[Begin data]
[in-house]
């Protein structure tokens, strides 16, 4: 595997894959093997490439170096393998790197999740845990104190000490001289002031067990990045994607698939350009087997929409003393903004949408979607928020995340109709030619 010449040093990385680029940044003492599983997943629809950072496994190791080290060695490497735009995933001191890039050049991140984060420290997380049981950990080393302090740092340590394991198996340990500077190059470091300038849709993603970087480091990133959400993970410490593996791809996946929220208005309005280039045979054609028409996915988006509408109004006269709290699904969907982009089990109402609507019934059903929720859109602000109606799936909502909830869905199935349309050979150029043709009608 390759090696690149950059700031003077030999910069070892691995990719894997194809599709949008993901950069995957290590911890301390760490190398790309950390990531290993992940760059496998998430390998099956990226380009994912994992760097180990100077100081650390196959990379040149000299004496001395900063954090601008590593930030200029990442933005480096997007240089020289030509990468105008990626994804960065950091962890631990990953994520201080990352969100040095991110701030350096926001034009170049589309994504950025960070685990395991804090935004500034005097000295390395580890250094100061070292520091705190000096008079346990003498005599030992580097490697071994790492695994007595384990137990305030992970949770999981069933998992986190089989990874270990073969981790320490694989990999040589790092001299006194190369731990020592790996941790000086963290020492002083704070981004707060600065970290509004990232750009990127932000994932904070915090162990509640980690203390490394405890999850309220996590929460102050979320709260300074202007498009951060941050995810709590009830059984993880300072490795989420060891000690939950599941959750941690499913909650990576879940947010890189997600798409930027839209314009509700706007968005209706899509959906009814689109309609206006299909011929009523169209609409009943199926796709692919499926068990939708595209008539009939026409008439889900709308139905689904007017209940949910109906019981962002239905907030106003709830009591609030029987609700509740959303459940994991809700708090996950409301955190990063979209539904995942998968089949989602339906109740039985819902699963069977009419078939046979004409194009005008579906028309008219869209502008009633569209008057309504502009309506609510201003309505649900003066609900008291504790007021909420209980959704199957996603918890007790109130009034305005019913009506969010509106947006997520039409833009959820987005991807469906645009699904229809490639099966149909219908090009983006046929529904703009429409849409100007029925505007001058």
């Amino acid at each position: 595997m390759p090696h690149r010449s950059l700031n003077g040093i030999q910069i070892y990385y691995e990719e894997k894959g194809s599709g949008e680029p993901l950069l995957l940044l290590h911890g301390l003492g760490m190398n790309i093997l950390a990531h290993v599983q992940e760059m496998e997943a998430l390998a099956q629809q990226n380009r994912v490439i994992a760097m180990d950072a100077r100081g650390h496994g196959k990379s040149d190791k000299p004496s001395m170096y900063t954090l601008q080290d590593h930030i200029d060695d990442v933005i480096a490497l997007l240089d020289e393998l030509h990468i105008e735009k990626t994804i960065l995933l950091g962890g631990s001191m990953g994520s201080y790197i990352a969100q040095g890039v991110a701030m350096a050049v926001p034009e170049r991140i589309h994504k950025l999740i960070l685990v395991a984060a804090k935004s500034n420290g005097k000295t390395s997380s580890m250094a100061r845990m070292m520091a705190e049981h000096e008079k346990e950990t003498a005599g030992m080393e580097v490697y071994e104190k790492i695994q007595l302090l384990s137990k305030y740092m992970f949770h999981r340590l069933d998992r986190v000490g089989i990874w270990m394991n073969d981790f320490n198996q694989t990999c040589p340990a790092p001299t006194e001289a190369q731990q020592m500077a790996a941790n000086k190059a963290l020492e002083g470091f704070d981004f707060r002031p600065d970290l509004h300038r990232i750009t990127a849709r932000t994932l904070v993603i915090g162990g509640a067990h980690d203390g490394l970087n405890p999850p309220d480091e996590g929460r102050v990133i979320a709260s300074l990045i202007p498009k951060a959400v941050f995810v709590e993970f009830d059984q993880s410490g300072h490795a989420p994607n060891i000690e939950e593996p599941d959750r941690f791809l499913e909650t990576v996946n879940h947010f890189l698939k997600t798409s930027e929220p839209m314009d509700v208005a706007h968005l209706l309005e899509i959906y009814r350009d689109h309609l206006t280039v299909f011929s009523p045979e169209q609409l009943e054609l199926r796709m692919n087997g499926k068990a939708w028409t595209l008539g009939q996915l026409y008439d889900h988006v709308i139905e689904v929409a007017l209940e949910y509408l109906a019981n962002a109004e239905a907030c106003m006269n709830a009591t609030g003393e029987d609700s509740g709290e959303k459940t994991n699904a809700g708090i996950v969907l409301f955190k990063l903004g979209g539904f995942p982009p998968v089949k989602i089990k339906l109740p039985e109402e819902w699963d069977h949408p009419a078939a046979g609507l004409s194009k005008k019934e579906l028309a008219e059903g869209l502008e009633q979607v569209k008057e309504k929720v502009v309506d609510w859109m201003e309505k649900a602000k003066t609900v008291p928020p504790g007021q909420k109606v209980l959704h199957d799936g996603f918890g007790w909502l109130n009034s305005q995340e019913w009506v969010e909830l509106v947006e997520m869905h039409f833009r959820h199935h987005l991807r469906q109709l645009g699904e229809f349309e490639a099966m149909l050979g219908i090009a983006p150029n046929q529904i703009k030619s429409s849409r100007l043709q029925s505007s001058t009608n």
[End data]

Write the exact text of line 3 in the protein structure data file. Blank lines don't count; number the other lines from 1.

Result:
């Amino acid at each position: 595997m390759p090696h690149r010449s950059l700031n003077g040093i030999q910069i070892y990385y691995e990719e894997k894959g194809s599709g949008e680029p993901l950069l995957l940044l290590h911890g301390l003492g760490m190398n790309i093997l950390a990531h290993v599983q992940e760059m496998e997943a998430l390998a099956q629809q990226n380009r994912v490439i994992a760097m180990d950072a100077r100081g650390h496994g196959k990379s040149d190791k000299p004496s001395m170096y900063t954090l601008q080290d590593h930030i200029d060695d990442v933005i480096a490497l997007l240089d020289e393998l030509h990468i105008e735009k990626t994804i960065l995933l950091g962890g631990s001191m990953g994520s201080y790197i990352a969100q040095g890039v991110a701030m350096a050049v926001p034009e170049r991140i589309h994504k950025l999740i960070l685990v395991a984060a804090k935004s500034n420290g005097k000295t390395s997380s580890m250094a100061r845990m070292m520091a705190e049981h000096e008079k346990e950990t003498a005599g030992m080393e580097v490697y071994e104190k790492i695994q007595l302090l384990s137990k305030y740092m992970f949770h999981r340590l069933d998992r986190v000490g089989i990874w270990m394991n073969d981790f320490n198996q694989t990999c040589p340990a790092p001299t006194e001289a190369q731990q020592m500077a790996a941790n000086k190059a963290l020492e002083g470091f704070d981004f707060r002031p600065d970290l509004h300038r990232i750009t990127a849709r932000t994932l904070v993603i915090g162990g509640a067990h980690d203390g490394l970087n405890p999850p309220d480091e996590g929460r102050v990133i979320a709260s300074l990045i202007p498009k951060a959400v941050f995810v709590e993970f009830d059984q993880s410490g300072h490795a989420p994607n060891i000690e939950e593996p599941d959750r941690f791809l499913e909650t990576v996946n879940h947010f890189l698939k997600t798409s930027e929220p839209m314009d509700v208005a706007h968005l209706l309005e899509i959906y009814r350009d689109h309609l206006t280039v299909f011929s009523p045979e169209q609409l009943e054609l199926r796709m692919n087997g499926k068990a939708w028409t595209l008539g009939q996915l026409y008439d889900h988006v709308i139905e689904v929409a007017l209940e949910y509408l109906a019981n962002a109004e239905a907030c106003m006269n709830a009591t609030g003393e029987d609700s509740g709290e959303k459940t994991n699904a809700g708090i996950v969907l409301f955190k990063l903004g979209g539904f995942p982009p998968v089949k989602i089990k339906l109740p039985e109402e819902w699963d069977h949408p009419a078939a046979g609507l004409s194009k005008k019934e579906l028309a008219e059903g869209l502008e009633q979607v569209k008057e309504k929720v502009v309506d609510w859109m201003e309505k649900a602000k003066t609900v008291p928020p504790g007021q909420k109606v209980l959704h199957d799936g996603f918890g007790w909502l109130n009034s305005q995340e019913w009506v969010e909830l509106v947006e997520m869905h039409f833009r959820h199935h987005l991807r469906q109709l645009g699904e229809f349309e490639a099966m149909l050979g219908i090009a983006p150029n046929q529904i703009k030619s429409s849409r100007l043709q029925s505007s001058t009608n």